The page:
The last year has reshaped the business world in many ways, and analysts predict many of these changes could become permanent. As offices begin to reopen, many companies are already offering employees the opportunity to keep working from home for much of the week, and the shift from the high street to ecommerce has accelerated by about five years.
Physical stores have seen a dramatic decline in sales, with consumers instead choosing to buy online over the last twelve months. Much of this was due to lockdowns imposed by governments around the world, but as society reopens and people flock back to pubs, restaurants, and cafes, it is much less clear that people will return to high street stores to buy their clothes, food, and other items.
As the global leader in ecommerce, Amazon has been one of the big winners from the events of the last year, but smaller ecommerce stores have also grown their revenues. For companies looking to expand their reach online, here are four ecommerce elements to explore in 2021:
Speed is key
People are impatient, and online properties of all kinds need to focus on improving load times. However, for ecommerce stores the problem is more acute, with some recent reports showing that conversions decreased by 1.11% for every additional 100ms a page takes to load. Amazon UK’s homepage takes 0.75 seconds to load, and whilst that kind of performance may be out of reach for small companies, ecommerce stores should try to keep the page-load times under three seconds if at all possible.
The majority are on mobile
Many people still think of websites as portals used by people on laptops or desktops, but the reality is different; for many ecommerce stores, the majority of their users are on mobile. Home computer penetration in the UK has plateaued at around 88% for the last few years, but smartphone penetration is already heading towards 95%, so for companies that want to sell online, mobile should be their focus.
As has been the trend for over a decade, most good web design companies will create responsive designs for websites, so the design will flow to look good on all screen sizes. However, these days that design should now also be mobile-first and robust.
Apple Pay and Google Pay make payments easier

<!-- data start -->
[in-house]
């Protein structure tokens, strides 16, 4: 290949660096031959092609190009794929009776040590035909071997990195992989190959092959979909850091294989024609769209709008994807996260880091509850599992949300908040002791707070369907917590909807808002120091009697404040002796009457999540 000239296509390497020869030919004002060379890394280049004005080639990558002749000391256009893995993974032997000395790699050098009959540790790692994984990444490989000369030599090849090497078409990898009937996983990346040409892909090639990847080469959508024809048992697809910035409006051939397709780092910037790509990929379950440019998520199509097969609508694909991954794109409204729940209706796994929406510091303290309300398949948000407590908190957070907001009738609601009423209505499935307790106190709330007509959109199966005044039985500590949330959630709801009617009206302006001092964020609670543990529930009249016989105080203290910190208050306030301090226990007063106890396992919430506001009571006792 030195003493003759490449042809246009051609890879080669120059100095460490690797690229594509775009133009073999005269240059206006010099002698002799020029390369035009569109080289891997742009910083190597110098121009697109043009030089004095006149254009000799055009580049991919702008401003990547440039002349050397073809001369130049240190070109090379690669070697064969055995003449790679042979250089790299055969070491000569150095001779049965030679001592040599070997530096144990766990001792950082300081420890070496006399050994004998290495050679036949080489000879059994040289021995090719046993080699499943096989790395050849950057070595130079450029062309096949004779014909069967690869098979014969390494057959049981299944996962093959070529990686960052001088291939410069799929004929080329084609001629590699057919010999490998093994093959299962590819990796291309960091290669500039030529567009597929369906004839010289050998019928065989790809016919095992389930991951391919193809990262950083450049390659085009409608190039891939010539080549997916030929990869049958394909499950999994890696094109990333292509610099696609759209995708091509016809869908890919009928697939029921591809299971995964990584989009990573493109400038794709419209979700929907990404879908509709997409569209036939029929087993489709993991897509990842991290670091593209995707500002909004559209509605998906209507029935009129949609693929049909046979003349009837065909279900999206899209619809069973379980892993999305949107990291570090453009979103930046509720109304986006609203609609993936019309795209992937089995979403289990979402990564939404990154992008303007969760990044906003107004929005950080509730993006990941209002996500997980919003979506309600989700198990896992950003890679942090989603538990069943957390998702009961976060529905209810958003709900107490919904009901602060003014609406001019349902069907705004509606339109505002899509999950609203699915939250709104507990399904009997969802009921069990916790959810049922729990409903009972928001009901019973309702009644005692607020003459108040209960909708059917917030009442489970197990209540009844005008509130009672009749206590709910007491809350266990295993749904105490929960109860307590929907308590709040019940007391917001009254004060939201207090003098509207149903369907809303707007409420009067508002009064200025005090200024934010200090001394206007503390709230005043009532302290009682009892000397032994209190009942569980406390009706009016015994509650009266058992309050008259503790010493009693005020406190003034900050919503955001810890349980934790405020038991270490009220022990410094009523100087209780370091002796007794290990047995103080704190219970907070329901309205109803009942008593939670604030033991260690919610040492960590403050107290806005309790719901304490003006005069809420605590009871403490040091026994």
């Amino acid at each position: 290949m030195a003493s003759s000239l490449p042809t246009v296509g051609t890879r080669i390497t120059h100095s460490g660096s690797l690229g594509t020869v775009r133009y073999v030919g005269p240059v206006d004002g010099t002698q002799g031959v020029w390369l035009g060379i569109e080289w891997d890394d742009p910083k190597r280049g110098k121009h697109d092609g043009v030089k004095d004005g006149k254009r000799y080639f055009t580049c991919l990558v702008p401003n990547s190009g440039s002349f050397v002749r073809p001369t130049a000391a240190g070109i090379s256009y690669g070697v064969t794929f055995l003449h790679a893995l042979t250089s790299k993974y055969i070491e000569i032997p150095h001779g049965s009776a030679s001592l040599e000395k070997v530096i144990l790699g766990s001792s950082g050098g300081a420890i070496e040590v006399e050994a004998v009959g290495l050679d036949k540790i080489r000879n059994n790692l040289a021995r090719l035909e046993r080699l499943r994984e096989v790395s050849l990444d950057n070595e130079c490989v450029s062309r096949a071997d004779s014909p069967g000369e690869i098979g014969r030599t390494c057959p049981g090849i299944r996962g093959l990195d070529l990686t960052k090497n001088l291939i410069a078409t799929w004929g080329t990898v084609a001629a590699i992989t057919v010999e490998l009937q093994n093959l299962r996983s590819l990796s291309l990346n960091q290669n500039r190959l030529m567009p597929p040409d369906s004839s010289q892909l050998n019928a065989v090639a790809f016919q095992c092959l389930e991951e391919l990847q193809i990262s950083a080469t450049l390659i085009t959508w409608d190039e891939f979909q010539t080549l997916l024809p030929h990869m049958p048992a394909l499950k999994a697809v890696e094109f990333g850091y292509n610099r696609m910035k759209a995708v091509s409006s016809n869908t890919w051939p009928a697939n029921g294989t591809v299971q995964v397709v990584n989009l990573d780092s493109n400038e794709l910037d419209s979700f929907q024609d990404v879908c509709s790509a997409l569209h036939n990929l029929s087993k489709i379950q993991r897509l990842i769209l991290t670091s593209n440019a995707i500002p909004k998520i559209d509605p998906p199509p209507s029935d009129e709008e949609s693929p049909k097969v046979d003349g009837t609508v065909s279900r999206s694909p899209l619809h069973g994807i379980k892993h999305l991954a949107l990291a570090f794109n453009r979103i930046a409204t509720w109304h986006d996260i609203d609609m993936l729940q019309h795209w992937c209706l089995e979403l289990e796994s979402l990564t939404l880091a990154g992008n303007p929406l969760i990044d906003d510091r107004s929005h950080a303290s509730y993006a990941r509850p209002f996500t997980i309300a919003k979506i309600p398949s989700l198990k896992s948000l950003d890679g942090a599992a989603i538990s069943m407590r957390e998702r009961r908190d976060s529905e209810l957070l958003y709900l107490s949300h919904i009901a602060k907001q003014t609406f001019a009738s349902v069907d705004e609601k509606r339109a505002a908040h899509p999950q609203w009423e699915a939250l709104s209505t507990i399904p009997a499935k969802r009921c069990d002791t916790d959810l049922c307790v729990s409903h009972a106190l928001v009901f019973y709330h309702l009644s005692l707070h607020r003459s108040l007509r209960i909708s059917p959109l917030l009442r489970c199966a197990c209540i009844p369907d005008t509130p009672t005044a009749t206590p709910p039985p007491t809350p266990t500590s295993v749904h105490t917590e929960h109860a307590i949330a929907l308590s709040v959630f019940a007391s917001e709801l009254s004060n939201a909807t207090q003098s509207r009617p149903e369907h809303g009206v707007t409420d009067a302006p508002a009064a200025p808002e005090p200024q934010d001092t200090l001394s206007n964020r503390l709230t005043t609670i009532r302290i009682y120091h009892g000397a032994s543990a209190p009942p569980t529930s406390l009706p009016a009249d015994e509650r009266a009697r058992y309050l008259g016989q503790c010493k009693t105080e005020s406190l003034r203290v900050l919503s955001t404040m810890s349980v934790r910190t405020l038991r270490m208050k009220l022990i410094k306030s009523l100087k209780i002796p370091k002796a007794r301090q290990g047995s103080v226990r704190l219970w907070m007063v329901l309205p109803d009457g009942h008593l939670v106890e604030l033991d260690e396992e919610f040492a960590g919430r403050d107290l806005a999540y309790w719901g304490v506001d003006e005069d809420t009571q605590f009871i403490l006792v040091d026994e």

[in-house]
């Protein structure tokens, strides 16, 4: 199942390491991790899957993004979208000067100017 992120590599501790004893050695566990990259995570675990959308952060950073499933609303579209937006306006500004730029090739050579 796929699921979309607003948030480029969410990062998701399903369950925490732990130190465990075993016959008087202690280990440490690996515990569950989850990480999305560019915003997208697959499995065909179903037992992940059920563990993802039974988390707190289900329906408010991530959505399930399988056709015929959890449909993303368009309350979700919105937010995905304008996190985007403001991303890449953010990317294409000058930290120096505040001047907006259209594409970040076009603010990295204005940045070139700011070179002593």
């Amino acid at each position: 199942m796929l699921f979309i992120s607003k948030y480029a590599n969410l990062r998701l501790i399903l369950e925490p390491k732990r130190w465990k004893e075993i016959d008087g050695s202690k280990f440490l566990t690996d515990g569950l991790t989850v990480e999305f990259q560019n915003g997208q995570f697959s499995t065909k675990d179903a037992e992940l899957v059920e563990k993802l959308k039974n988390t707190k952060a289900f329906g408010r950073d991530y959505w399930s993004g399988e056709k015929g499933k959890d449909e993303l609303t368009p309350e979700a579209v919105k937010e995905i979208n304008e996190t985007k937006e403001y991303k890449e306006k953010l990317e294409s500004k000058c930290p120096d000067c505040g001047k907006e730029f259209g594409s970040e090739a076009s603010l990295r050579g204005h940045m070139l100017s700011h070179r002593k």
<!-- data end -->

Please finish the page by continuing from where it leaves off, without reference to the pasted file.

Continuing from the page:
One area in which Amazon has really changed the game is in frictionless checkout. Their one-click buying option, where users no longer had to fill out their credit card and delivery details to buy, was revolutionary for the online shopping experience. Nowadays, however, you don’t need to be a multi-billion pound behemoth to offer such an easy checkout experience, thanks to Apple Pay and Google Pay, which will store user credit card and address data and let them checkout on any store that integrates those services in a single click/tap.
Stripe and other payment processors have made it easy for store owners to integrate both Google Pay and Apple Pay for free. And with each service supporting hundreds of millions of users around the world, every store should offer both options to their customers.
First impressions matter
It only takes around 50 milliseconds for customers to form an opinion about your ecommerce store . That opinion determines whether they’ll stay or leave. We’ve already discussed the importance of website speed, but once your page has loaded you only have a fraction of a second to make an impression. This means that what you have above the fold matters most of all.
Customers want a clear layout and page structure with a good colour-scheme, strong product imagery and a readable amount of text. beautiful, elegant design is critical, but if those product shots are not well lit or your product descriptions contain grammatical errors then you are quickly undoing all your hard work.